Welsh hotel defends £200 membership fee after being overrun with visitors instagramming the sunset
A hotel on the cliffs of Pembrokeshire has defended charging a £200 membership fee after being overrun by visitors Instagramming the sunset.
The Druidstone Hotel, overlooking Druidston beach in St Brides Bay, occupies one of the most spectacular locations on the Pembrokshire coast, and has been a haven for holidaymakers as well as musicians, actors and artists since the days of its founders Jane and Rod Bell in the early 1970s.
But this year, following the ravages of the pandemic on the hospitality industry, and the marked increase in families holidaying in the UK, the area saw an explosion of pop-up campsites and holiday homes meaning the hotel has received a large influx of visitors.
Owner Angus Bell said that he didn’t like walking into his garden and finding 60 people there that he didn’t know, and blamed pictures of the sunset on Instagram for the sudden onslaught.
With a shortage of staff and concerns that the hotel’s relaxed and welcoming atmosphere was being overwhelmed, the current owners, Angus and his partner Beth decided to re-establish the members’ club that was a feature in Angus’s parents’ day.
“We have decided to return to the good old days of The Druidstone Club,” he said.
“The reasoning behind this is much the same as when Jane and Rod made that same choice, back in the Dark Ages – it’s about wanting to make sure that we look after the people who are the heart of this place. The Dru Crew.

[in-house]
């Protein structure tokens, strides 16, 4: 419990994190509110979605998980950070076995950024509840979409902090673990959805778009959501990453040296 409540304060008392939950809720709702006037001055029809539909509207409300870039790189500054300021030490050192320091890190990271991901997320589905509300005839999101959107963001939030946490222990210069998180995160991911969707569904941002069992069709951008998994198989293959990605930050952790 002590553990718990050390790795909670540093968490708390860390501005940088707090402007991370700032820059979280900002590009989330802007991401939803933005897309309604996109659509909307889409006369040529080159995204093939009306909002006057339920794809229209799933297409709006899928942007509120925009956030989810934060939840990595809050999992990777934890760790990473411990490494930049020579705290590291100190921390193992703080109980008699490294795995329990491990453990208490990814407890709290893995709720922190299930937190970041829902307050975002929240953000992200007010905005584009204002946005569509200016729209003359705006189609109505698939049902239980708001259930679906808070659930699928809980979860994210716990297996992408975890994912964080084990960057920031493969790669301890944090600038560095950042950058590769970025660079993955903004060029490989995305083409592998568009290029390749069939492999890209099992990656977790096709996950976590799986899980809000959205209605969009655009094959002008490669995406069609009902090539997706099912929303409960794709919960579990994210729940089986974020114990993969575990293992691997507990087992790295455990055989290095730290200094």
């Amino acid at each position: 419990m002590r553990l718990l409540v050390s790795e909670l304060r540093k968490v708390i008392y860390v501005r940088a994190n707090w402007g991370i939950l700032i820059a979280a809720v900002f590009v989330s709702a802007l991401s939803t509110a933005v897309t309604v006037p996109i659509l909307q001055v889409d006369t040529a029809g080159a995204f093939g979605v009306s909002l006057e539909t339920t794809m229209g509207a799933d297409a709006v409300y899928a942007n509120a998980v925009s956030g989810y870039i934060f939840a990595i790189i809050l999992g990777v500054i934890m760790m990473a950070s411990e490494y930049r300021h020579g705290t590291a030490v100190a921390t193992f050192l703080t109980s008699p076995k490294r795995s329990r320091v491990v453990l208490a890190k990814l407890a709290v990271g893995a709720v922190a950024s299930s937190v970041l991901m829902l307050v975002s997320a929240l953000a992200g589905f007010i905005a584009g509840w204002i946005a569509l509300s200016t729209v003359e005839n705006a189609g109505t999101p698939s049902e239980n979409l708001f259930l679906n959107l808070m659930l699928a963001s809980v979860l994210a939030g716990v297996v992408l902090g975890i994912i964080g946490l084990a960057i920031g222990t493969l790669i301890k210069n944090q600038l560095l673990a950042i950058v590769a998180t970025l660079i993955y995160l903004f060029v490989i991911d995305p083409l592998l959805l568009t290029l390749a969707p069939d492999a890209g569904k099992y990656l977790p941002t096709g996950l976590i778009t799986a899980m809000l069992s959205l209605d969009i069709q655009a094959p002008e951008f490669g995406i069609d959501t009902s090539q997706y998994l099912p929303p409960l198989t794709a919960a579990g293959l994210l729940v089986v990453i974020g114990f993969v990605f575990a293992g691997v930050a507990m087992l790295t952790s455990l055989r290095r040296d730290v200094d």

“The Dru Crew is the extended family who have recognised something within this place that speaks to them as a home away from home.
“They are the friends who come to stay annually for the same dates, same cottages, same rooms; the local friends who support us throughout the year; our staff both past and present; the musicians, actors and artists who have performed and exhibited here over the years.”
Prior to the pandemic the hotel hosted exhibitions and regular themed feast nights, musicians, Ceilidhs, and ‘stripped back’ or solo theatre performances.
It was often the highlight accommodation for a theatre company on a tour of Wales, a real moment of comfort in an exhausting schedule, and a continuation of the ethos of arts patronage established by Jane and Rod.
On the website they say: “We have been increasingly anxious that we are not striking the right balance between our residents and loyal locals versus the passing trade, temporary campsite and holiday cottage visitors. Rolling out Club membership again allows us to give priority to Crew.”
Criticised by some who suggest the scheme creates a cliquey atmosphere, the membership, which starts at £200pa can be met in kind by locals who wish to trade goods or services.
They hope it will protect them from seasonal highs and lows and allow them to run throughout the year, and offer their core staff continued employment as the furlough scheme ends.
Referring to the tough times during the pandemic when the hotel has had no income, they say: “Mortgages and rent are not seasonal. When the furlough pay is gone, our commitment to our staff remains.
“As we face new challenges for maintaining profitability while accepting a reduced turnover, starting the Club could make the crucial difference for the survival of the Druidstone beyond these strange times.”
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